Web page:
Volume 3 Issue 2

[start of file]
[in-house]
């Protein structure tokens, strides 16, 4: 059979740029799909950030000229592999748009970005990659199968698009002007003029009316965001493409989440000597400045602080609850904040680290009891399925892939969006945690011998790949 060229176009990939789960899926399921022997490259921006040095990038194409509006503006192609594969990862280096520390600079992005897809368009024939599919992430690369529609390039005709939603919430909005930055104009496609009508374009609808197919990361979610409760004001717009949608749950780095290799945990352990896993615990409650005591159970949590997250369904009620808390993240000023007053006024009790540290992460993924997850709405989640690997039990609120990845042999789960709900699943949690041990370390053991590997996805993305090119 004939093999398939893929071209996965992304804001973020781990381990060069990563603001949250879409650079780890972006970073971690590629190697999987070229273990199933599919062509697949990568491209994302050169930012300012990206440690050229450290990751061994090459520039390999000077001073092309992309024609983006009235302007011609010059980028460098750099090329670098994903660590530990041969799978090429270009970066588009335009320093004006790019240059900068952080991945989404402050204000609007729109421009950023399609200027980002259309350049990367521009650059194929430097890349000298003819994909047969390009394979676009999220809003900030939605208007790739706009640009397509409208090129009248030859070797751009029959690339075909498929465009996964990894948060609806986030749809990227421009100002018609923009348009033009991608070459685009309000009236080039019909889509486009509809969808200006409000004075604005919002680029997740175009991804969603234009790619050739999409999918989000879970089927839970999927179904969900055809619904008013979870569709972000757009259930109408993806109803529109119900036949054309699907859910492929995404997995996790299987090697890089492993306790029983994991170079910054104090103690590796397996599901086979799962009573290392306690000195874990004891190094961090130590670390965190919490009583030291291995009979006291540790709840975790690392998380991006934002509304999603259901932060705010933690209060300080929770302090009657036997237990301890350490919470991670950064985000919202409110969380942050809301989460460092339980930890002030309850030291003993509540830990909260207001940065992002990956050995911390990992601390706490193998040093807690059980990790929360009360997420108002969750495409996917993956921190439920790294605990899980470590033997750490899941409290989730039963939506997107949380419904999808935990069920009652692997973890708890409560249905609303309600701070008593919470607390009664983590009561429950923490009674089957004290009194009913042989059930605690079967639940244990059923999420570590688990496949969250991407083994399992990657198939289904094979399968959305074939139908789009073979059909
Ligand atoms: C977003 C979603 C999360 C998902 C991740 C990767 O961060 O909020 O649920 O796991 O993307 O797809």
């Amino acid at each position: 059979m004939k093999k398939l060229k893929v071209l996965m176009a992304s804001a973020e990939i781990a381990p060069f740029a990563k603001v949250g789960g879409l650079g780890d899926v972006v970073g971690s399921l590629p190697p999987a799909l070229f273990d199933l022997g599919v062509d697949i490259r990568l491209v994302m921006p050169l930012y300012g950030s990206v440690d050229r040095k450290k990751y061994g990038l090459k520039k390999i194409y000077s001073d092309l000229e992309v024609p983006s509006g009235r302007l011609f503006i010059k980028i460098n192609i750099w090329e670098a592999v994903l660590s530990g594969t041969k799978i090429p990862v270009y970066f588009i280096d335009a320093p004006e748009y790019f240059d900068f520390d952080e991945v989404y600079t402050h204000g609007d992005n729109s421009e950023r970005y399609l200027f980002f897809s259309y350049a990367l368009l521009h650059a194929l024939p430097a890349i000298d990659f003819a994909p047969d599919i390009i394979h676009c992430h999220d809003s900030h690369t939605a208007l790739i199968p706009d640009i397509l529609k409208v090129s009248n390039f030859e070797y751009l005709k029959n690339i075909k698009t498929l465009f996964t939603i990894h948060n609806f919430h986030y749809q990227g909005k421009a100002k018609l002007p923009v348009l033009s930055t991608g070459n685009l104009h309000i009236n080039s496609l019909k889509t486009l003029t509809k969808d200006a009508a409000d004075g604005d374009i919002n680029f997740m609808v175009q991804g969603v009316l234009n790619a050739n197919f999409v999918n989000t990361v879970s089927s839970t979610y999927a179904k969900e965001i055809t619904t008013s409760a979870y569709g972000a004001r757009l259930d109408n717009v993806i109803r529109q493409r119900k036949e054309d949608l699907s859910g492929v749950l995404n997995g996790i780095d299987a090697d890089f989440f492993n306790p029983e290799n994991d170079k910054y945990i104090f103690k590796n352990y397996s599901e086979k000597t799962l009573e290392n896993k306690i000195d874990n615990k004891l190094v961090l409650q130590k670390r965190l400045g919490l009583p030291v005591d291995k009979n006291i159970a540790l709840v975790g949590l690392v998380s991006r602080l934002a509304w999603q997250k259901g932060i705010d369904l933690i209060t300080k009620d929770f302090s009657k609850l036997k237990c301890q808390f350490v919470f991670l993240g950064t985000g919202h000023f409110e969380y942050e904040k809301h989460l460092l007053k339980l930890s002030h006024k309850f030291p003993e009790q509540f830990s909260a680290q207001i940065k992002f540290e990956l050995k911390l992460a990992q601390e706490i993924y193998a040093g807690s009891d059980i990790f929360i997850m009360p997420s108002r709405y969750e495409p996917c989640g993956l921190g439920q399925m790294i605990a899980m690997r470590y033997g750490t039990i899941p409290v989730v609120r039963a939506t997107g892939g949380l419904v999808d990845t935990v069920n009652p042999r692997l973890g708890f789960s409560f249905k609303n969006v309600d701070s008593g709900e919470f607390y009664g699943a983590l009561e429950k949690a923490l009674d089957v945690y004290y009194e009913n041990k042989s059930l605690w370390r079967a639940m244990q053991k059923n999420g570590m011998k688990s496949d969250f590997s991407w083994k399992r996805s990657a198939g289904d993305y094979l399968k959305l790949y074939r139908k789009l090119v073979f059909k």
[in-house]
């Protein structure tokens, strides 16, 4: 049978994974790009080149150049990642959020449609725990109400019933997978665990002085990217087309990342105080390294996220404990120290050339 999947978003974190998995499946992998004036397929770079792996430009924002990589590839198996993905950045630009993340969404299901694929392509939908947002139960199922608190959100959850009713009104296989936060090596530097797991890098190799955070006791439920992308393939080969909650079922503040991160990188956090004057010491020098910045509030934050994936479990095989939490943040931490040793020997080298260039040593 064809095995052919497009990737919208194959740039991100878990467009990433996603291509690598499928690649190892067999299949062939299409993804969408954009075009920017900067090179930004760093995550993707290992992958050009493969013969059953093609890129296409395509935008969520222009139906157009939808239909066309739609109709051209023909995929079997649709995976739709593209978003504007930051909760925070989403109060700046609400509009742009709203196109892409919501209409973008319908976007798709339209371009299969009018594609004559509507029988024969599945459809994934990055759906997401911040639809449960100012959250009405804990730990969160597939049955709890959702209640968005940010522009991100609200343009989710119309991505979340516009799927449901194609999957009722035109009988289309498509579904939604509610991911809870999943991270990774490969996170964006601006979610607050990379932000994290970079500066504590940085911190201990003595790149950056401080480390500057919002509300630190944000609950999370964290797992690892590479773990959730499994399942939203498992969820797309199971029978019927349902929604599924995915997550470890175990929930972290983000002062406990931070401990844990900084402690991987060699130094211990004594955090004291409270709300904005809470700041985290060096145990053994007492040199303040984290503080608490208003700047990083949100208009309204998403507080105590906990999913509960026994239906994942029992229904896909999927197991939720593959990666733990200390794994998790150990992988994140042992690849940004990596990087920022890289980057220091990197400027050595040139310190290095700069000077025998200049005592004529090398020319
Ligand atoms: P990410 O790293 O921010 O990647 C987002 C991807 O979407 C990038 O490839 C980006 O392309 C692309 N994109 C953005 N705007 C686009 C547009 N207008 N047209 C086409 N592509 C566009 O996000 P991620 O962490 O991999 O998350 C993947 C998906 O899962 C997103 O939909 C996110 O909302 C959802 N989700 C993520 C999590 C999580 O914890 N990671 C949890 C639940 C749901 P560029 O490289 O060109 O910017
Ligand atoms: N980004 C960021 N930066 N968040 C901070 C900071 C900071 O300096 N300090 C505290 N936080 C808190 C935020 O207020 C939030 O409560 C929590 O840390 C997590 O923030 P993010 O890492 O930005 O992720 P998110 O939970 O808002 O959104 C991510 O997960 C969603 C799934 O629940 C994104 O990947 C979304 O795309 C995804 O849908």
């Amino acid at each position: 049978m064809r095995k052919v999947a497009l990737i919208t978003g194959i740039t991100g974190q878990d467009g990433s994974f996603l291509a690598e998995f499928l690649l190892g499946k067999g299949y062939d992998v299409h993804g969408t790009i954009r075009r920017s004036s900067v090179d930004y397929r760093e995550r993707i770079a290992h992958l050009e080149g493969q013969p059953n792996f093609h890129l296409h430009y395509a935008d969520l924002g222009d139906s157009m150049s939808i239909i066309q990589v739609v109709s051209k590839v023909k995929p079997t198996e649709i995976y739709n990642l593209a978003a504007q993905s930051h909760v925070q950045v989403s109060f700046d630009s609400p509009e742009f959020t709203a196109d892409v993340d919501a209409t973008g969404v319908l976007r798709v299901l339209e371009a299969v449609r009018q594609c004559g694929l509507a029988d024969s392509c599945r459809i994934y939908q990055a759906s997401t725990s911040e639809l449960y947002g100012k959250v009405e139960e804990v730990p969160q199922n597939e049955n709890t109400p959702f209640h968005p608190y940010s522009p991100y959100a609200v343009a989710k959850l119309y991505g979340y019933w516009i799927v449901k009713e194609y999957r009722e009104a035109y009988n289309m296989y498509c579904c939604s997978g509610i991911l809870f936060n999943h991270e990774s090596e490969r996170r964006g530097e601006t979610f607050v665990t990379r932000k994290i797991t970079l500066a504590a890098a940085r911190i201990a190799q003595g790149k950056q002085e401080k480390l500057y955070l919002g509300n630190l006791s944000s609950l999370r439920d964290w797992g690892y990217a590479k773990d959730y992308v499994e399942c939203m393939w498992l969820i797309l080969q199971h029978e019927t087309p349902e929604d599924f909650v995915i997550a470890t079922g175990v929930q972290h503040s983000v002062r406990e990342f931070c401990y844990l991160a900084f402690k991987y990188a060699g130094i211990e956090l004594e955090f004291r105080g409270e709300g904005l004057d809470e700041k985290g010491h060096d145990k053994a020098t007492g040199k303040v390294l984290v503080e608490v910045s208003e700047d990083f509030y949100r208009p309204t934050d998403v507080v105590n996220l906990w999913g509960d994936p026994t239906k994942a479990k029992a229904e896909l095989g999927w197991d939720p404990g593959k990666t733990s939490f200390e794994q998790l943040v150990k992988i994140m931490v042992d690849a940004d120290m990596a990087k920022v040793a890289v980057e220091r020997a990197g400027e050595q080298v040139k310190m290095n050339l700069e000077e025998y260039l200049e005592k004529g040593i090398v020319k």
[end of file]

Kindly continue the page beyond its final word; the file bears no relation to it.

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estrogen, and progesterone. It also helps forms synapses, the circuitry through which nerve cells communicate. Cholesterol is ferried through your body by molecular "submarines" known as lipoproteins, such as lipoprotein (a), low-density lipoprotein (LDL), and high-density lipoprotein (HDL). LDL transports cholesterol from the liver to cells where it's needed, while HDL carries cholesterol back to the liver, where most of it is secreted in bile used to break down food. Both LDL and HDL are crucial for our bodies to function, so in the proper ratio, both are actually "good". Myth #2: e conventional cholesterol test accurately measures LDL. Fact: One little-known drawback of the traditional lipid test is that it doesn't directly measure LDL. Instead, it tallies total cholesterol, HDL, and triglycerides, then uses a mathematical formula to calculate LDL. is formula can be unreliable, however, particularly if your triglycerides are high, sometimes creating a false sense of security. Advanced lipid tests directly measure directly measure LDL for a more accurate reading, using a variety of technologies. One commonly used test (NMR LipoProfile) gauges size by analyzing the magnetic properties of LDL particles. Another test called VAP (Vertical Auto Profile) sorts particles by spinning them in a high-speed centrifuge, since the big ones are more buoyant. For the most accurate cholesterol test results, both the standard test and the advanced lipid profile should be performed in the morning aer an overnight fast. Fat from a meal can artificially boost your lipid levels, particularly of triglycerides, on the test. Myth #3: HDL cholesterol is always "good." Fact: Although HDL is oen hyped as "good" cholesterol, people with seemingly healthy levels may not be getting as much protection as they may think. Having a lot of small, dense HDL particles can actually raise the threat of a heart attack or stroke, while a predominance of bigger, more buoyant particles can lower it. Both the quality Research shows that of all the cholesterol villains – LDL, very low density lipoprotein (VLDL), intermediate low density protein (IDL), and that mass murderer Lp(a) – LDL is arguably the wimp of the gang of four. Yet standard cardiology guidelines emphasize the value of reducing LDL as a primary goal in heart attack and stroke prevention, while ignoring superior predictors of risk, such as TC/HDL ratio. None of the hundreds of cholesterol studies conducted to date have ever shown that LDL causes heart attacks. is unscientific belief remains so ingrained n medical thinking, however, that it's been termed "the great cholesterol hoax". Again, we emphasize that the key player in both the development of coronary artery disease and the plaque ruptures that lead to heart attacks and strokes is inflammation. If your arteries aren't hot, you are unlikely to suffer these calamities, even if your cholesterol levels are extremely high or you have cholesterol plaques in your arteries. Here's a look at common misconceptions about lipids that can harm you and the facts you need to protect your cardiovascular health. Myth # 1: Cholesterol is inherently evil. Fact: You couldn't survive without cholesterol, since this waxy substance produced by the liver plays many essential roles in our body, from waterproofing cell membranes to helping produce vitamin D, bile acids that help you digest fat, and many type of hormones, including the sex hormones testosterone, Debunking the "Cholesterol Hoax" and Other Lipid Myths Page 18 | Abby's Magazine -

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